M.K. (April 1, 2000)
Although I enjoy flying this rocket, I am disappointed by the fin design (true of all Loc/Prec models I have built). What would a few more centimeters of wood cost on the fin tabs? My Loc IV has been repaired every time I fly it, it is truly an epoxy sculpture. I guess I could 'glass the fins, but I really don't want to redo my paint job. My advice- if your looking for a 4" model to get into high power, check out Public Missiles instead. Their stuff is virtually indestructible.
S.F. (January 1, 2001)
The LOC IV was my first attempt into mid power rockets. I assembled the kit as per instructions and it was very easy to build. My rocket landed in a tree on its second flight, and broke a fin at the joint, despite glue fillets. I brought the rocket back home and used 2 oz. fiberglass and finish cure 20 min epoxy to reinforce the fins. This has made the fins extremely durable and the rocket is an outstanding flier on a RMS G64-4. To reinforce the fins, I first epoxied them into place and let them dry. Them I cut a piece of glass cloth slightly bigger than the area to be covered. I went down one fin, over the body tube and up the other fin. Then I repeated this until all fins were glassed.  after the cloth was cut, I mixed enough epoxy to cover all surfaces I was immediately working with. Then I carefully laid the cloth on the fins and rocket and smoothed it out with a squeegee until the cloth followed all contours and flat on the fins. After this has been done to all sided, sand it smooth and apply a second coat of Finish Cure 20 min epoxy. When that is dry add the glue fillets along the fin joints let that dry and sand and paint. This is an excellent rocket for those wanting something bigger then an Estes. It is straight forward and easy to build. It is straight forward and easy to build. If you reinforce the fins the rocket will fly straight and true for a long time. The review was right on the mark. I also found the rocket to be everything the reviewer said.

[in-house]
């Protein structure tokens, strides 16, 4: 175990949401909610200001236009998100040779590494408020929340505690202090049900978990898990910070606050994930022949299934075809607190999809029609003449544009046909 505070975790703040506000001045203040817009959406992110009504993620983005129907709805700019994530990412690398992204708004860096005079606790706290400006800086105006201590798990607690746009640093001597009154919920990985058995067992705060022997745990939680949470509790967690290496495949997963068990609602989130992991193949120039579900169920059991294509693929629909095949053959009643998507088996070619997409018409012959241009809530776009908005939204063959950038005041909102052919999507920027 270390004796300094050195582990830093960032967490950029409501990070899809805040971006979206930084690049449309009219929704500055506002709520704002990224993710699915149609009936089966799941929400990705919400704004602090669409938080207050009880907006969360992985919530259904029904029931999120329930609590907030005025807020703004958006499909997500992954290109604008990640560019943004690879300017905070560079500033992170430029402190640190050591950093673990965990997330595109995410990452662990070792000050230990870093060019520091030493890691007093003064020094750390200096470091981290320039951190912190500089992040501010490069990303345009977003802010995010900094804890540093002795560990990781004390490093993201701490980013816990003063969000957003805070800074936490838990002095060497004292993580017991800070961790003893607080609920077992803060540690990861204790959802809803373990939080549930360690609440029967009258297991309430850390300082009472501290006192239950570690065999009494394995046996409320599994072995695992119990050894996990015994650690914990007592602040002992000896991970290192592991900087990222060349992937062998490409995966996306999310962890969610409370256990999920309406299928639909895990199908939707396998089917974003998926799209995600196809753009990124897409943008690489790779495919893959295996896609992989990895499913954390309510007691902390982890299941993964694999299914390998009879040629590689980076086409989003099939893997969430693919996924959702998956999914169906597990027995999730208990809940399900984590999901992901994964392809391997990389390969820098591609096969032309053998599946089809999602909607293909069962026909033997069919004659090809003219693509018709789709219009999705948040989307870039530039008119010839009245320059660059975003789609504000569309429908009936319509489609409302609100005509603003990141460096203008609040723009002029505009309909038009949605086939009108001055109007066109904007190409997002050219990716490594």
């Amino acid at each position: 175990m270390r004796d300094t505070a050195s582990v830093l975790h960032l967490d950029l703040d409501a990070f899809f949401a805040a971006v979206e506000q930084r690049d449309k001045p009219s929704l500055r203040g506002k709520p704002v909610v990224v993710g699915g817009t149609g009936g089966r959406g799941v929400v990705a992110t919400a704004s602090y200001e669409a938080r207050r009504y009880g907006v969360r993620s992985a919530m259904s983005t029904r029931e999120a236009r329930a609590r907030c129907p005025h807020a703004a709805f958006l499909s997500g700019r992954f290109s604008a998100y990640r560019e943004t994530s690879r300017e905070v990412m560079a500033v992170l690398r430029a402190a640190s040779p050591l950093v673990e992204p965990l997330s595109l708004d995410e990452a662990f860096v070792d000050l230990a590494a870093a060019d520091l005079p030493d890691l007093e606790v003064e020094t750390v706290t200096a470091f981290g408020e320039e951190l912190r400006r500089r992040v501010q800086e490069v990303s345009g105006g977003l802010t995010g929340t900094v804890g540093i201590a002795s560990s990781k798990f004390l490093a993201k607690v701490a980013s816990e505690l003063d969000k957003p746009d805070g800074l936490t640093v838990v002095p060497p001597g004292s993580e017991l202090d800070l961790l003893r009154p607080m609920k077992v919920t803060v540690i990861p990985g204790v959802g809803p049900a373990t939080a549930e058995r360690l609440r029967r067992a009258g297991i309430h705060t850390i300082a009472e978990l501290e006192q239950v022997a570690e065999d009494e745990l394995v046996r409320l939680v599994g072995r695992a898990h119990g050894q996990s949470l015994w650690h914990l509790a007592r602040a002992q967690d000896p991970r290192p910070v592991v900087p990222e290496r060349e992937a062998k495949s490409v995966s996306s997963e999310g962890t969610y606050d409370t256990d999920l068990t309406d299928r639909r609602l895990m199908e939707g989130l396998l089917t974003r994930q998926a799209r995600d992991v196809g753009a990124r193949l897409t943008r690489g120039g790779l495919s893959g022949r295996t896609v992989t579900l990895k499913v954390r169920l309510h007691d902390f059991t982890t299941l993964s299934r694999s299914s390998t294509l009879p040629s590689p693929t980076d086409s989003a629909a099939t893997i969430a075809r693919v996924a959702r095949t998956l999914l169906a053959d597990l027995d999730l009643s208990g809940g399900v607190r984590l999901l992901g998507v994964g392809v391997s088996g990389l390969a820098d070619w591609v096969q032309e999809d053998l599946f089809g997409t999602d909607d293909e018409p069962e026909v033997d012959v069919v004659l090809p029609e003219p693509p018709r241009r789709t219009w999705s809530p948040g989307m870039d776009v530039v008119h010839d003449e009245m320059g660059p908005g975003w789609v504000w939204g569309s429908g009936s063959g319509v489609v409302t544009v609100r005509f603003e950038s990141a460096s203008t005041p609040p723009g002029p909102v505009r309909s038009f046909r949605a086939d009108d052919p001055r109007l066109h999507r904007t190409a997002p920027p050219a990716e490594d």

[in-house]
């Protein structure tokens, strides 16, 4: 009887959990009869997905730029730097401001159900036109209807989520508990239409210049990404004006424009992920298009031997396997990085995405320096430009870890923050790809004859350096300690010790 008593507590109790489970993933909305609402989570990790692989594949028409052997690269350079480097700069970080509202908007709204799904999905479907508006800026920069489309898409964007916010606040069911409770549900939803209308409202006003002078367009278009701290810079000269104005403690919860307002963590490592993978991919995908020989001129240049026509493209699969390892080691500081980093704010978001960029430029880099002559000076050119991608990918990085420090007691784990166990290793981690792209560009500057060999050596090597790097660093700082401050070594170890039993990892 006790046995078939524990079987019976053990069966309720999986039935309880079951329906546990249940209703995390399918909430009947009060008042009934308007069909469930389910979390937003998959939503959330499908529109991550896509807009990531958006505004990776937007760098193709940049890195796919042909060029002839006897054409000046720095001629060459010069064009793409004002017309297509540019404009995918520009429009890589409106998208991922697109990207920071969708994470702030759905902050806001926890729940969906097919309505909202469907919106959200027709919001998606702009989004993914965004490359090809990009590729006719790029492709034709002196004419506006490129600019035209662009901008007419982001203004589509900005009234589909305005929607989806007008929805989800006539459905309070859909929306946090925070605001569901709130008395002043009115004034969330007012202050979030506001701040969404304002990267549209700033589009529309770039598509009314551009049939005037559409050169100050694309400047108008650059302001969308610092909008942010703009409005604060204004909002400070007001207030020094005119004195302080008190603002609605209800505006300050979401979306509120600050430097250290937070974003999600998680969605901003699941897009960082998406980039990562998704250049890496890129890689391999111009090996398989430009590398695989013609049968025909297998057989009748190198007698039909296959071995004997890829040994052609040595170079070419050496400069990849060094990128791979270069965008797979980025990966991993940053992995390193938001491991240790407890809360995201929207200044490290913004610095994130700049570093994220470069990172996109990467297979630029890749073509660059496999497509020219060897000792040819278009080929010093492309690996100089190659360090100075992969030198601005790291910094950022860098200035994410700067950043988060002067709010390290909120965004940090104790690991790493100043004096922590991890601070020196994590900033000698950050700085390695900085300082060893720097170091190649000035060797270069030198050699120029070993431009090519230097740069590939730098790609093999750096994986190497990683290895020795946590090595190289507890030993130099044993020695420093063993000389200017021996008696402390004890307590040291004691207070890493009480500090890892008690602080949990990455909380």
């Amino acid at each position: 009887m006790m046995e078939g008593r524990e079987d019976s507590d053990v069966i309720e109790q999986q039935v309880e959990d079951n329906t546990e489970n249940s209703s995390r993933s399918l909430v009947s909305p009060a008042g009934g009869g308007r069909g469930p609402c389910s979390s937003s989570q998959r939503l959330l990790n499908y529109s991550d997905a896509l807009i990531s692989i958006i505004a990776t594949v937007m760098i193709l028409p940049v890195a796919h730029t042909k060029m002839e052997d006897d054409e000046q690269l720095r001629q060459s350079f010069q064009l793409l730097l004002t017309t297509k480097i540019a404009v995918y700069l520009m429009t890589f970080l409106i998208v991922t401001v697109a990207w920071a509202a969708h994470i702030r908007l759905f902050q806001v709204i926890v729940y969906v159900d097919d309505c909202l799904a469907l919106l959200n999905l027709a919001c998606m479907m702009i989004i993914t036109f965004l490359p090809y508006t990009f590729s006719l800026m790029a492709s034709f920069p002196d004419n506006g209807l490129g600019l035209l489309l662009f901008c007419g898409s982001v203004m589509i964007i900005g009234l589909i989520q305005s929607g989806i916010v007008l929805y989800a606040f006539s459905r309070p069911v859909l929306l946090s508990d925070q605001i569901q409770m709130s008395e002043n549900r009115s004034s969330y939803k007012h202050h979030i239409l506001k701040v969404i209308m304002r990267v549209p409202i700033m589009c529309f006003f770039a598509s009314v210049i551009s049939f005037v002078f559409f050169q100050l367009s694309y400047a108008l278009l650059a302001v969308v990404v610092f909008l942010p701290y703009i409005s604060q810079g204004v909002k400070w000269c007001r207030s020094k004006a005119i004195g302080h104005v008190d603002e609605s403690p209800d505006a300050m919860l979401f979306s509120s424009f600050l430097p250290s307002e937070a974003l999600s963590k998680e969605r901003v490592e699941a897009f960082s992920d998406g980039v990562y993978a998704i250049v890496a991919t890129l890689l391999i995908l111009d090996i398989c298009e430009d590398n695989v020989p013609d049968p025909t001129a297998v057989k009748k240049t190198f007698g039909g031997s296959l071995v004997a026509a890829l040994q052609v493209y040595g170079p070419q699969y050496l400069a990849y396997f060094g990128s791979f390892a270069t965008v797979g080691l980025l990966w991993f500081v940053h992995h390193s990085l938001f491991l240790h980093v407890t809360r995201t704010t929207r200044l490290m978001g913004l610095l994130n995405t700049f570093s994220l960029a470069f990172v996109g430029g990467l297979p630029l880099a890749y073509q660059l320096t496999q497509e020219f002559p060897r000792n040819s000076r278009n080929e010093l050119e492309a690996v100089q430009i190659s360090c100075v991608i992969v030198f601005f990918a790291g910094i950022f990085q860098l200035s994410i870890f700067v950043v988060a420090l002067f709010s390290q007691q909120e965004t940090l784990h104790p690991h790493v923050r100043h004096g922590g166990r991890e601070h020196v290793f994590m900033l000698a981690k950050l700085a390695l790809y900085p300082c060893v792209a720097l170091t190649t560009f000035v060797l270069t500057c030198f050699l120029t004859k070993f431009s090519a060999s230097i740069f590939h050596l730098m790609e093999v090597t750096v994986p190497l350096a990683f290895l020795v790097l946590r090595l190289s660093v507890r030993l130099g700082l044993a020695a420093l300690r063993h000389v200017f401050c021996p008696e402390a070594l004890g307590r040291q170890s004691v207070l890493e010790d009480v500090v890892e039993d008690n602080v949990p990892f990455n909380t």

R.A.V. (November 4, 2001)
The review was right on the mark. The LOC IV was an easy build and finished up real nice. As the other comments stated the fins could use some work and a heat shield would be nice for the chute. Flew great on low Aerotech G motors and that big red chute made it easy to spot as it slowly floated back down. I launched with zero wind so it didn't drift very far at all but if there was wind it would drift quite a distance I'm sure. Even with that big red chute and slow recovery speed it still popped a fin on landing. Gave it some good epoxy fillets and it should be fine.